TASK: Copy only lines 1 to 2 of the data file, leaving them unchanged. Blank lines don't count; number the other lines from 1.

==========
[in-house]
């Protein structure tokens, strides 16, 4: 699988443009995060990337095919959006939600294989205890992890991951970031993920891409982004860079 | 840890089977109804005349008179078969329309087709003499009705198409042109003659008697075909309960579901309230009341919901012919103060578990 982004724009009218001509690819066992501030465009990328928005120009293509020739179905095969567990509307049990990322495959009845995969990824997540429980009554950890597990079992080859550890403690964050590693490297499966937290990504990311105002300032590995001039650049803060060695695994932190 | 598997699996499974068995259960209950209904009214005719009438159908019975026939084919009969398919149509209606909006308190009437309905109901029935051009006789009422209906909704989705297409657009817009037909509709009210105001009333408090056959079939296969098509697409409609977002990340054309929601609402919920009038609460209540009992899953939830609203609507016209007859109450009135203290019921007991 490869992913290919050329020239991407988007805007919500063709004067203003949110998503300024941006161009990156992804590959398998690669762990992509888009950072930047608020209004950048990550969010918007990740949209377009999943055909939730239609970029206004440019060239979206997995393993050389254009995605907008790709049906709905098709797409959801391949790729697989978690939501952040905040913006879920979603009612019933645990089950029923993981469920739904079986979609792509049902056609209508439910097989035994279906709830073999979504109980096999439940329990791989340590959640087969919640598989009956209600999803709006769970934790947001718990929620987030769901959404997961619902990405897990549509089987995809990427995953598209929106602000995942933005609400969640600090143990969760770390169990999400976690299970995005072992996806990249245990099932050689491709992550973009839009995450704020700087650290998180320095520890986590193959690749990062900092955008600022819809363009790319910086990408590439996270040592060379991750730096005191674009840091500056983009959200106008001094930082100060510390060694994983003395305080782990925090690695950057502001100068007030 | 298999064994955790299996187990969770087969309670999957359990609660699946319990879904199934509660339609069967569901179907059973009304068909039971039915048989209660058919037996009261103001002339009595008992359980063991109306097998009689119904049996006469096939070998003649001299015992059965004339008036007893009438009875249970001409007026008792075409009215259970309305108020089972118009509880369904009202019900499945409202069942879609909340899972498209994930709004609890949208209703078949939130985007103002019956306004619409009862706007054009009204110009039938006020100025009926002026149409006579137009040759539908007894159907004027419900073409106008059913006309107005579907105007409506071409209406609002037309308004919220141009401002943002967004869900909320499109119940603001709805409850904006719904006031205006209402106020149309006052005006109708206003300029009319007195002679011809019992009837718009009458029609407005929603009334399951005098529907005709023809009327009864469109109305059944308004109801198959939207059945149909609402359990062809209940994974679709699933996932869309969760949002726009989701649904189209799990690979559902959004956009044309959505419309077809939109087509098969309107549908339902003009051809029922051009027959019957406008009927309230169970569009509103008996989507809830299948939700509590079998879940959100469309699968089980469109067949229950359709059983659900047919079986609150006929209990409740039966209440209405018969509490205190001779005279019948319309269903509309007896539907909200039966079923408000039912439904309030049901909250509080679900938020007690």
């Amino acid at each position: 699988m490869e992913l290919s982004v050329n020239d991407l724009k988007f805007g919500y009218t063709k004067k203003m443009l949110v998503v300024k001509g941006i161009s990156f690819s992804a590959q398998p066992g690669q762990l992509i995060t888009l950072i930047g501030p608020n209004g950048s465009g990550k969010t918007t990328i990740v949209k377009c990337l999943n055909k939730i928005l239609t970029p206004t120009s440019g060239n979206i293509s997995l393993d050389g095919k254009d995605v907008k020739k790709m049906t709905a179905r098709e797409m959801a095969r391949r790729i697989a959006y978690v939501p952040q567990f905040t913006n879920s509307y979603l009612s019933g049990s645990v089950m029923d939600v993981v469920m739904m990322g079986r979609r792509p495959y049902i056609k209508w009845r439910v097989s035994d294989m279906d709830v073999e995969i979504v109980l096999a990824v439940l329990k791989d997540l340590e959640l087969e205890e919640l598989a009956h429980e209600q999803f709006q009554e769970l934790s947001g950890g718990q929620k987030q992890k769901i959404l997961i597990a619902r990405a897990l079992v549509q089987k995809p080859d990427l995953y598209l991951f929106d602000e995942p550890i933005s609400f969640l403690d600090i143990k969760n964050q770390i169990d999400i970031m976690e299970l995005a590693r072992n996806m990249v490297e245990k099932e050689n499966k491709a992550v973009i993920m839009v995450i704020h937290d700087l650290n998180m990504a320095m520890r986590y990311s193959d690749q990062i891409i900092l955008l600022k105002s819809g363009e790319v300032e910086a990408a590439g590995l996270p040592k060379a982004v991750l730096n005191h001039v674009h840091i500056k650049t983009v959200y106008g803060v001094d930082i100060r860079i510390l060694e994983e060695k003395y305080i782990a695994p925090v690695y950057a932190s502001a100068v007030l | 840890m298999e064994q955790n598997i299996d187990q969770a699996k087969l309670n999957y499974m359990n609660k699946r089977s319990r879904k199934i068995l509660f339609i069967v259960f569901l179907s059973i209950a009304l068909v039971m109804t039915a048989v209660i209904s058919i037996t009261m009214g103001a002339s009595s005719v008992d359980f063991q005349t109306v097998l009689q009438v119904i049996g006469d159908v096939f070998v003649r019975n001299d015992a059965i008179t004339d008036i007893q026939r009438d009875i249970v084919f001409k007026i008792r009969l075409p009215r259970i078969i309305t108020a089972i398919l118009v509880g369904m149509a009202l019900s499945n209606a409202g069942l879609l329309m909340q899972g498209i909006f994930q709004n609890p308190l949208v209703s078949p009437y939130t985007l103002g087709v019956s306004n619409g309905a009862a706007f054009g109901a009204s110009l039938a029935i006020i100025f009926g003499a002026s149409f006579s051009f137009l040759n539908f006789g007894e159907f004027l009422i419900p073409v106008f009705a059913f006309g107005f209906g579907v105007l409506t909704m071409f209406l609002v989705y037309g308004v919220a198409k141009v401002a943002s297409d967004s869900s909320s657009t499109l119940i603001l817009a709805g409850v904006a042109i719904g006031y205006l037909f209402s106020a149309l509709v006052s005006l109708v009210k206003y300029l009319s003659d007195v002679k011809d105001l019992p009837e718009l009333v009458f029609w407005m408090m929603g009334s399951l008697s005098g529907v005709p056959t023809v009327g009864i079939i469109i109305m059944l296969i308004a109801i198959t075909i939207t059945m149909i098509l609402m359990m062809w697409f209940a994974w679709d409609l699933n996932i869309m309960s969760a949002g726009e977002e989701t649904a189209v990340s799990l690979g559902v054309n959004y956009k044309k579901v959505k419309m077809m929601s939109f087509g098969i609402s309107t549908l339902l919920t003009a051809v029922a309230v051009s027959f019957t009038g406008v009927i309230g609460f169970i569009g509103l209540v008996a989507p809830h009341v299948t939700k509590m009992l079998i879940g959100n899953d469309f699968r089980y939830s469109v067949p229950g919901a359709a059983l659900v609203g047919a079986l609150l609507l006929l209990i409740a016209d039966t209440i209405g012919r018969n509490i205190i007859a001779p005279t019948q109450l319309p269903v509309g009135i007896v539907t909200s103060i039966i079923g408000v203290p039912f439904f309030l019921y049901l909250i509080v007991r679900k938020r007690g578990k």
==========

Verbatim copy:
[in-house]
């Protein structure tokens, strides 16, 4: 699988443009995060990337095919959006939600294989205890992890991951970031993920891409982004860079 | 840890089977109804005349008179078969329309087709003499009705198409042109003659008697075909309960579901309230009341919901012919103060578990 982004724009009218001509690819066992501030465009990328928005120009293509020739179905095969567990509307049990990322495959009845995969990824997540429980009554950890597990079992080859550890403690964050590693490297499966937290990504990311105002300032590995001039650049803060060695695994932190 | 598997699996499974068995259960209950209904009214005719009438159908019975026939084919009969398919149509209606909006308190009437309905109901029935051009006789009422209906909704989705297409657009817009037909509709009210105001009333408090056959079939296969098509697409409609977002990340054309929601609402919920009038609460209540009992899953939830609203609507016209007859109450009135203290019921007991 490869992913290919050329020239991407988007805007919500063709004067203003949110998503300024941006161009990156992804590959398998690669762990992509888009950072930047608020209004950048990550969010918007990740949209377009999943055909939730239609970029206004440019060239979206997995393993050389254009995605907008790709049906709905098709797409959801391949790729697989978690939501952040905040913006879920979603009612019933645990089950029923993981469920739904079986979609792509049902056609209508439910097989035994279906709830073999979504109980096999439940329990791989340590959640087969919640598989009956209600999803709006769970934790947001718990929620987030769901959404997961619902990405897990549509089987995809990427995953598209929106602000995942933005609400969640600090143990969760770390169990999400976690299970995005072992996806990249245990099932050689491709992550973009839009995450704020700087650290998180320095520890986590193959690749990062900092955008600022819809363009790319910086990408590439996270040592060379991750730096005191674009840091500056983009959200106008001094930082100060510390060694994983003395305080782990925090690695950057502001100068007030 | 298999064994955790299996187990969770087969309670999957359990609660699946319990879904199934509660339609069967569901179907059973009304068909039971039915048989209660058919037996009261103001002339009595008992359980063991109306097998009689119904049996006469096939070998003649001299015992059965004339008036007893009438009875249970001409007026008792075409009215259970309305108020089972118009509880369904009202019900499945409202069942879609909340899972498209994930709004609890949208209703078949939130985007103002019956306004619409009862706007054009009204110009039938006020100025009926002026149409006579137009040759539908007894159907004027419900073409106008059913006309107005579907105007409506071409209406609002037309308004919220141009401002943002967004869900909320499109119940603001709805409850904006719904006031205006209402106020149309006052005006109708206003300029009319007195002679011809019992009837718009009458029609407005929603009334399951005098529907005709023809009327009864469109109305059944308004109801198959939207059945149909609402359990062809209940994974679709699933996932869309969760949002726009989701649904189209799990690979559902959004956009044309959505419309077809939109087509098969309107549908339902003009051809029922051009027959019957406008009927309230169970569009509103008996989507809830299948939700509590079998879940959100469309699968089980469109067949229950359709059983659900047919079986609150006929209990409740039966209440209405018969509490205190001779005279019948319309269903509309007896539907909200039966079923408000039912439904309030049901909250509080679900938020007690």